While I prefer a car that's loud and fun to drive, minicars appeal to me and my wallet. The 2013 Chevrolet Spark is designed to be easier on the bank accounts of millennials like myself, who were born in the 1980s and '90s with its starting price of $12,995, including a $750 destination charge.
I've had seat time in the Scion iQ, which I really liked, the Smart ForTwo and Fiat 500. I recently spent a weekend in the Spark and many of my friends – all millennials like me – were impressed by it. They were shocked at the number of standard features like power windows and alloy wheels in this cut-rate micro.
I drove a Techno Pink – not the most ideal or masculine color — Spark 2LT with a four-speed automatic transmission. The Spark has an 84-horsepower, 1.2-liter inline-four-cylinder engine and gets an EPA-estimated 28/37 mpg city/highway.
The first thing I noticed was this tiny car seemed roomy. At 144.7 inches long, the Spark is more than a foot shorter than the next-biggest Chevy, the Sonic. Everyone who sat in the Spark was shocked at the interior's spaciousness. At 6 feet 2 inches tall, I had more than enough room in the driver's seat, and so did the passenger sitting directly behind me.
Got three friends? They'd better be close friends because while the Spark's legroom and headroom are good, shoulder room in both rows is hard to come by.
In an attempt to see if the Spark could cater to my active lifestyle, I put my set of fat, twin-tip downhill skis inside it. No luck; I guess that's what the optional roof rack is for. The Spark is the only car in its class to offer an available roof rack. How would my mountain bike fit? I was skeptical, but I pushed the front seat all the way forward, folded down both rear seatbacks and removed the front tire on my bicycle. Success! I just had to Instagram it.
Conqueror of the City, Fighter of the Highway
Chevrolet says this car conquers city life, but how does it do on the highway? On a two-hour commute from Chicago to Milwaukee, I averaged an impressive 46 mpg. Great fuel economy is important for anyone who'd rather not spend a working days' worth of wages at the pump regardless of their generational status.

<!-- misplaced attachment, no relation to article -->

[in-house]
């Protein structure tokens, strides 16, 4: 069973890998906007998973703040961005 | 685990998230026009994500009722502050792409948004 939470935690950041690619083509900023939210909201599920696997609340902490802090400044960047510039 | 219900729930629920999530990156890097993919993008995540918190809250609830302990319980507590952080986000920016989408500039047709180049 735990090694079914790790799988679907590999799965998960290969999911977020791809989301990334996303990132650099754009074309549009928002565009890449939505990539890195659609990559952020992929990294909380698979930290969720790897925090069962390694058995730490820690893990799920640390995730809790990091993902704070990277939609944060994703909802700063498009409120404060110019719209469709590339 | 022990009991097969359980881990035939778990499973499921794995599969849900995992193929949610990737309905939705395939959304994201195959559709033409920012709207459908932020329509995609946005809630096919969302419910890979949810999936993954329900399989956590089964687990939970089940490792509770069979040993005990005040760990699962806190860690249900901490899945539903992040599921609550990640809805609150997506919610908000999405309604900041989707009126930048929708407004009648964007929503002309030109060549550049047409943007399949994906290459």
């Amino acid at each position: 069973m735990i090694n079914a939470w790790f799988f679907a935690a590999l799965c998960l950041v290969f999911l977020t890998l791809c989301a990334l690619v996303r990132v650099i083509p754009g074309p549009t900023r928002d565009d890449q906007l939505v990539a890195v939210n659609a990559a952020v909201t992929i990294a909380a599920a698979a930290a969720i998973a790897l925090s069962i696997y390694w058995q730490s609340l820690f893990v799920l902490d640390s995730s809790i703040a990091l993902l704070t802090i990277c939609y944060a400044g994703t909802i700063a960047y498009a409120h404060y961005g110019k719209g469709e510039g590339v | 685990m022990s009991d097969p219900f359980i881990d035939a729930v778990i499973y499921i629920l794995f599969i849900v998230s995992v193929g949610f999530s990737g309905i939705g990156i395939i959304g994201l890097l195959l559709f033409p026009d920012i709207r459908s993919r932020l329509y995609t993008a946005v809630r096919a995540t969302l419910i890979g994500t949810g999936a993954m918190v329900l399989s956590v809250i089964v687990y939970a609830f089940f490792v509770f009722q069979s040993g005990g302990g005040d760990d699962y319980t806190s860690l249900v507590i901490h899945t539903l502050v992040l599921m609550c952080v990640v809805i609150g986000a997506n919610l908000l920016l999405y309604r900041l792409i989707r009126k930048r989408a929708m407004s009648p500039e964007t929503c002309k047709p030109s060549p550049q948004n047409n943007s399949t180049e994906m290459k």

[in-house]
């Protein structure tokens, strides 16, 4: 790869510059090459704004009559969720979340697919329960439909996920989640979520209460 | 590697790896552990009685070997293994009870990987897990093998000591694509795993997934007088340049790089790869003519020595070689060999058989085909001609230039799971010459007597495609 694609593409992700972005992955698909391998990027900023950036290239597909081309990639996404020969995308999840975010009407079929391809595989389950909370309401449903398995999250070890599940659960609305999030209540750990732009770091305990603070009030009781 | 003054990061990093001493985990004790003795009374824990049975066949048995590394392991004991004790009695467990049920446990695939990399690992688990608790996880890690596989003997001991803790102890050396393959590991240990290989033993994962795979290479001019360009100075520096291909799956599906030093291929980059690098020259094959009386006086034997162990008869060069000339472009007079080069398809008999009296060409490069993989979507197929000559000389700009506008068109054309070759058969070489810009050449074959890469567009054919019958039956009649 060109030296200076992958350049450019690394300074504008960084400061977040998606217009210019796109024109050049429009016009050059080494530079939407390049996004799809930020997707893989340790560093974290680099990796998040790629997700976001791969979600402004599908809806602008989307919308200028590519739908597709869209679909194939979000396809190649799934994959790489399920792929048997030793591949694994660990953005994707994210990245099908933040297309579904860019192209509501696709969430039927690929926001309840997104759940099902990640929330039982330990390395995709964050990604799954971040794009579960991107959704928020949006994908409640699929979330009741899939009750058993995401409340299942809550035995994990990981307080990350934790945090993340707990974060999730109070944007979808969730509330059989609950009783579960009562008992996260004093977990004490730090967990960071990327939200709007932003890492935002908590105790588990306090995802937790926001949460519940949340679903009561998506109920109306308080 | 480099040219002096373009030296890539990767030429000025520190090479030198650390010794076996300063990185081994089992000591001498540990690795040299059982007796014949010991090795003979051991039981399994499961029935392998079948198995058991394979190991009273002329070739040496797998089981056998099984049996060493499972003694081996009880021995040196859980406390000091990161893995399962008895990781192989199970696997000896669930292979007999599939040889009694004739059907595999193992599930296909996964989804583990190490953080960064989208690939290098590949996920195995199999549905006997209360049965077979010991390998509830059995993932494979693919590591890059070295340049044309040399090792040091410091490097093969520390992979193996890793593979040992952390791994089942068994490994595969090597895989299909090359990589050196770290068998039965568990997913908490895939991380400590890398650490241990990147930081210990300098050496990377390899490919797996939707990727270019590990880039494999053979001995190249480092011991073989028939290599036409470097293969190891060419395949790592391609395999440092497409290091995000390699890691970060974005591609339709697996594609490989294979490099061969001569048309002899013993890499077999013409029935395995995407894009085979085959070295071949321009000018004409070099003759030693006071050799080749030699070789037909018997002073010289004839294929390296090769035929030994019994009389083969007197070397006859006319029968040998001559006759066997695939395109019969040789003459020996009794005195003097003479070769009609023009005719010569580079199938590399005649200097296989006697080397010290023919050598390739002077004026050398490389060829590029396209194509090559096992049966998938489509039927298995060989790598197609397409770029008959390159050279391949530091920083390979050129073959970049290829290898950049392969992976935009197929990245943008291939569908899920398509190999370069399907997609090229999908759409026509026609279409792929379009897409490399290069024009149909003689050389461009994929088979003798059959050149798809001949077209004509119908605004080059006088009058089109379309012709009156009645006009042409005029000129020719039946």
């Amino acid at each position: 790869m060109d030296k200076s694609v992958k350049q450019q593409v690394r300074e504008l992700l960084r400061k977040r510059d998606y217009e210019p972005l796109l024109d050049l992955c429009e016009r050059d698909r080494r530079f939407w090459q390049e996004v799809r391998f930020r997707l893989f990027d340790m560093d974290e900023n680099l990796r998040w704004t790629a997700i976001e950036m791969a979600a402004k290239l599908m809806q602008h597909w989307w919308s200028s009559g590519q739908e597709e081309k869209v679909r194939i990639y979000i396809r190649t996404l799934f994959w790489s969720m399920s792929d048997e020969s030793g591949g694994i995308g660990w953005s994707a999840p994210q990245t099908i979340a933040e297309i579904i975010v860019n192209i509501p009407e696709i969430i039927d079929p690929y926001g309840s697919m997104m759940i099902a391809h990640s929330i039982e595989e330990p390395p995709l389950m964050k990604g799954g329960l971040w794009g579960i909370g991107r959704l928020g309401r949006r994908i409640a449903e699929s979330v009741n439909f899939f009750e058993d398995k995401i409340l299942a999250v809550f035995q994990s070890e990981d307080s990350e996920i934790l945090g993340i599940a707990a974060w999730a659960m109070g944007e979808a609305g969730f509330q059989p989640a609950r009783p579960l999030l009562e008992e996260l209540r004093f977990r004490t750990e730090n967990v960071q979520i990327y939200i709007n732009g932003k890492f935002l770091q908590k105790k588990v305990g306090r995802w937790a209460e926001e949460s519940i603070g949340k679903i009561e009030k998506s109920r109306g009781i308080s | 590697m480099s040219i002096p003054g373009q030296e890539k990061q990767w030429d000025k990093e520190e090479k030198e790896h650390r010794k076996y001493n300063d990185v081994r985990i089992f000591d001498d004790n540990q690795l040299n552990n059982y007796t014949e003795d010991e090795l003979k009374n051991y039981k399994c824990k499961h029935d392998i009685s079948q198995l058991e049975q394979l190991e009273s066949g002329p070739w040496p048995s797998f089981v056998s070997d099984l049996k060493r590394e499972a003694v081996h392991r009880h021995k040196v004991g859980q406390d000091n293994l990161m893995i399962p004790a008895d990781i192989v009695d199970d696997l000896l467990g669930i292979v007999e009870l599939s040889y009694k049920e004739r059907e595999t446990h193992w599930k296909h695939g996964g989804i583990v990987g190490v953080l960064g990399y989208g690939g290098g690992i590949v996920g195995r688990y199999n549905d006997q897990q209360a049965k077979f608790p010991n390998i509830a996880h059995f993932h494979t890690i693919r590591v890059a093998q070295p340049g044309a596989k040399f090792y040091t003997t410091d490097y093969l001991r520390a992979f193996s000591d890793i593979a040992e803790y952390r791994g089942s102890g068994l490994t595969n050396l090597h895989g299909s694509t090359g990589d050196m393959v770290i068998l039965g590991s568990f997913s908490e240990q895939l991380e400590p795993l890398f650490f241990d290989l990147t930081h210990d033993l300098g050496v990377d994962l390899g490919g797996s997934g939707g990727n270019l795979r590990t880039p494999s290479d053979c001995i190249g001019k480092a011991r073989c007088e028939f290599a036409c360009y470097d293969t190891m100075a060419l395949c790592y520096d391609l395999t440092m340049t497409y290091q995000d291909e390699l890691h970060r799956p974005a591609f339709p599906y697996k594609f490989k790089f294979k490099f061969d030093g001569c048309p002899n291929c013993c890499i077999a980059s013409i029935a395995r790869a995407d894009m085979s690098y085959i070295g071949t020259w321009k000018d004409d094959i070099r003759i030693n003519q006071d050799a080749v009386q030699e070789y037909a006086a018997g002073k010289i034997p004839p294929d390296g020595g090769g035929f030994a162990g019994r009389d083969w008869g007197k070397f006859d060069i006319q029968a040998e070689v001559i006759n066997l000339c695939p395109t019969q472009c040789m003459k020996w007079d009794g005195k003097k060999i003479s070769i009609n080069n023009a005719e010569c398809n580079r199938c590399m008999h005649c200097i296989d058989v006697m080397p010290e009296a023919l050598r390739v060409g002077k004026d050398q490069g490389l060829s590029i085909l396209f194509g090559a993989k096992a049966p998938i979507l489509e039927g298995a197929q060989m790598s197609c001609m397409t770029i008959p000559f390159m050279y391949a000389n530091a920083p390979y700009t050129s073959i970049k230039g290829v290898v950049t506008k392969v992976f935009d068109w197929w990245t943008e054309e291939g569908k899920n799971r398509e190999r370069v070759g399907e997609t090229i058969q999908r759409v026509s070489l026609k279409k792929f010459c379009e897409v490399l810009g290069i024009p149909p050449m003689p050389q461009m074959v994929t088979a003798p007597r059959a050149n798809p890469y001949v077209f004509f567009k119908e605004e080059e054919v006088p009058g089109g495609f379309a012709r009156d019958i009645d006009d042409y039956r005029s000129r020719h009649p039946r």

Would I want to drive this little car for six hours to visit my girlfriend in northern Michigan? No. The seats lack any kind of support for long-distance driving, but overall, it feels stable. "I actually feel safe in this car, protected from the elements," one friend said to me as we drove on Interstate 43 on a windy night.
City maneuvers like parallel parking are effortless. "Parking my SUV downtown is just such a hassle, this would make my everyday life so much easier," said my friend Antonina.
The 84-hp engine is loud, though. It reminded a friend of an old racing game he played on his computer. The car has enough oomph to get moving, but add three passengers and the four-seater feels a bit tired.
The MyLink multimedia system was created specifically for my age group, according to Chevy. All my friends who rode in the Spark praised it. I found it responsive and the application integration vital. Who doesn't like Pandora? But when my favorite Mumford & Sons or Drake songs started playing, the stereo's sound quality really turned me off.
Selling to Millennials
"We want something that doesn't look like it's falling apart, and while this car may look kind of goofy, who cares, it is a new car that creates that certain status symbol," my friend Dan explained, alluding to the fact that most drivers we know own older cars.
I took to Facebook and Twitter to ask my 20-something friends, "How old is your car?" After receiving more than 80 responses, I calculated that my millennial friends' average car age is 11 years old.
Can millennials with full-time jobs afford a Spark right now? Yes, but issues like the weight of student loans may be stopping them from dropping any amount of cash on a brand-new car — even if it's perfectly marketed at them.